The Inherent Value Hidden in The Surge

I’m not sure anyone needed The Surge, but I’m certainly glad we got it. Games that are heavily influenced by another may be dubbed as clones upon announcement, but as Minecraft created a genre, so did Dark Souls; leading to the inspiration of games like The Surge, Dead Cells, and Nioh. All of which are characterized by leashed monsters that pace an area until they charge in your direction, and combat techniques that need to be memorized and dealt with in a particular way to be defeated. Initially thought to fall into a particular niche, Dark Souls’ reach has expanded exponentially, and rather than being viewed as the source material for a batch of clones, should be looked upon as a grandfather for the next generation of the genre’s offspring. The Surge is the next step in that genealogy.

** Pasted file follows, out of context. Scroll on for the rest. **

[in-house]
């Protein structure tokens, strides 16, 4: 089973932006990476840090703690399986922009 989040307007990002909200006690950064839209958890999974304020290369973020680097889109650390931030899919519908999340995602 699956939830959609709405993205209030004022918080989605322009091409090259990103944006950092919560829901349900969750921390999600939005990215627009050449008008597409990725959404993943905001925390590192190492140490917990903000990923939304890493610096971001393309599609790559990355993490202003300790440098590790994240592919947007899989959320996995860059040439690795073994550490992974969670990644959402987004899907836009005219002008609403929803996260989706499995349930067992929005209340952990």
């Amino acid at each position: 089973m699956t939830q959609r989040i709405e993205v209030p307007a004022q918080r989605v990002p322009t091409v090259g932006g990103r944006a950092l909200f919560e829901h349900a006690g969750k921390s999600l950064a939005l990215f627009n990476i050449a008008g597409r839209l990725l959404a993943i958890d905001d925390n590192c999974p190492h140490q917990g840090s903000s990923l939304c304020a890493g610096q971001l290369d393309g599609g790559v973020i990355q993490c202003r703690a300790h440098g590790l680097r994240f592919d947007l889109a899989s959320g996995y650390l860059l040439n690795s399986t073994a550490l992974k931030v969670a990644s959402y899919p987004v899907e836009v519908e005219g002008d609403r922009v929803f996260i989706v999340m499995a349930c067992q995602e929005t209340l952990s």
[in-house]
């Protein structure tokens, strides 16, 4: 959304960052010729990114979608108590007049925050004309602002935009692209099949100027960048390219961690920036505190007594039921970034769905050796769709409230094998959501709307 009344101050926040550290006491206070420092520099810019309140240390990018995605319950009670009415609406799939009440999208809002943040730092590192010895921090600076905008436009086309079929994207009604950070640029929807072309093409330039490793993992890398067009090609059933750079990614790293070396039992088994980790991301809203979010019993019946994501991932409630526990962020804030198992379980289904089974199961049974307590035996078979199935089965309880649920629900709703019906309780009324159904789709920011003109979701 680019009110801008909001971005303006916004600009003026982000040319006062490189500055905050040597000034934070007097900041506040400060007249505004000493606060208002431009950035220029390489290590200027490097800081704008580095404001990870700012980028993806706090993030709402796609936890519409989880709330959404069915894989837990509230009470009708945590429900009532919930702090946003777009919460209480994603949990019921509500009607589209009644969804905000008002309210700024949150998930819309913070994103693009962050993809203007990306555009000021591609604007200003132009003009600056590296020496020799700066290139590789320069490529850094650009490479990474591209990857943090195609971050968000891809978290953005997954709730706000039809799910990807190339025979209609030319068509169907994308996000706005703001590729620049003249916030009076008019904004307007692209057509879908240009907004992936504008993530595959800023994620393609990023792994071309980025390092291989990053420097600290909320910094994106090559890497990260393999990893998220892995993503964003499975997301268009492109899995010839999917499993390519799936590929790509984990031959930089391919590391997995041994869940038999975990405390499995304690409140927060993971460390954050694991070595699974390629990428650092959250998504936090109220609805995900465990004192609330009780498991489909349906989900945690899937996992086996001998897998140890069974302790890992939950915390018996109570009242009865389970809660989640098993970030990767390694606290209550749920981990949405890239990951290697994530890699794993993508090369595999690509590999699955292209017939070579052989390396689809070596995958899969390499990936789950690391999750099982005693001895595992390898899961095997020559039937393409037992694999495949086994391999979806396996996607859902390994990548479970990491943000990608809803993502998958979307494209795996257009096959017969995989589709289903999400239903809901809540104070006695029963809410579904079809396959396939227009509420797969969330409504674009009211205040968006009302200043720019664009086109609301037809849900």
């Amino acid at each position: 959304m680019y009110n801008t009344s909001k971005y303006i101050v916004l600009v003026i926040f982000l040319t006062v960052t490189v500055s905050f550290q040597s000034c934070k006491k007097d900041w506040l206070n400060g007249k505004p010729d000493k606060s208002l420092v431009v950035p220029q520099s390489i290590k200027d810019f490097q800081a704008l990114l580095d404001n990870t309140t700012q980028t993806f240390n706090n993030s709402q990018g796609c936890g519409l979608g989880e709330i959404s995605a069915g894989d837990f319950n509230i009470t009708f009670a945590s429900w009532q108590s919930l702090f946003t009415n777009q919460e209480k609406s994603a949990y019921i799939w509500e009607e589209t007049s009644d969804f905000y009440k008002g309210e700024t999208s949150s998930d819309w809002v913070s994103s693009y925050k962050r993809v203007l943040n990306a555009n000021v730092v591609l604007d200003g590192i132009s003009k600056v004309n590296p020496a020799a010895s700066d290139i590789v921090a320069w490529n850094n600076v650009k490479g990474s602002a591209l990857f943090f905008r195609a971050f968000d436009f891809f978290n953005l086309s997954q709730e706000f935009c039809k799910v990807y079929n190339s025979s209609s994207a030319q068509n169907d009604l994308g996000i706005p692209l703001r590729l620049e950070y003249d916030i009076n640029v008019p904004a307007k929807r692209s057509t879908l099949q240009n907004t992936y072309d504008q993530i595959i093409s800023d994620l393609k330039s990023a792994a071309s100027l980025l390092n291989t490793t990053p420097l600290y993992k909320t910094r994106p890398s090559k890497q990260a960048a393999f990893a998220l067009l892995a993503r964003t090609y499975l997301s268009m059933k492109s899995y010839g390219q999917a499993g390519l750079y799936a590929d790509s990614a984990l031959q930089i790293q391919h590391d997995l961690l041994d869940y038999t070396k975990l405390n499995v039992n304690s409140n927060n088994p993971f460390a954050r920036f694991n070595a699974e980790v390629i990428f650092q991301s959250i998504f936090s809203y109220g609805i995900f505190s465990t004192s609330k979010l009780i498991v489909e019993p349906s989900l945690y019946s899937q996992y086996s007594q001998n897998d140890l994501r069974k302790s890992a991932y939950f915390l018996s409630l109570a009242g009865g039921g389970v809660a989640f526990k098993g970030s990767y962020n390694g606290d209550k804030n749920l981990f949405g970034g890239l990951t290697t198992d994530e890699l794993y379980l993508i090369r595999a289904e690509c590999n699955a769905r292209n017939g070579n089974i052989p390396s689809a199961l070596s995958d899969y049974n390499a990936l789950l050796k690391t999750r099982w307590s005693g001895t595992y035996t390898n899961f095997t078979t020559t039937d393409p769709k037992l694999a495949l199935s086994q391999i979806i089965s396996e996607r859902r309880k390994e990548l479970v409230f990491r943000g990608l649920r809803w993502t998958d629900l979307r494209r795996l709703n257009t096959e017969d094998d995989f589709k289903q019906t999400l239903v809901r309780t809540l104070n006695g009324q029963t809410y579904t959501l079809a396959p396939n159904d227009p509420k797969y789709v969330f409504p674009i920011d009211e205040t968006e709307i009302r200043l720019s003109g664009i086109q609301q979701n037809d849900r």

The Surge implements a new take on these combat techniques without making it too complicated: with its horizontal and virtual attacks, a dodge and block mechanic, everything else is left up to skill. I’d be lying if I said that simplicity made the game easy – it doesn’t – but that observation doesn’t mean much coming from me. I was unable to get past the tutorial in the first Dark Souls, and I haven’t been able to play more than half an hour (combined time) in the genre since. But that doesn’t leave me unable to appreciate the beauty that Deck 13 has created.

How do you feel about creators, across all industries, shamelessly and unabashedly showing where their inspiration has come from? What’s the first thing that crosses your mind when you see a game that has clearly borrowed game mechanics from a better-known franchise? And does that initial opinion change based on the ultimate quality of the title? Comment below and let me know, I genuinely want to know what you guys think. 

This is an introduction to a multiple part series.*

@WASDmeta

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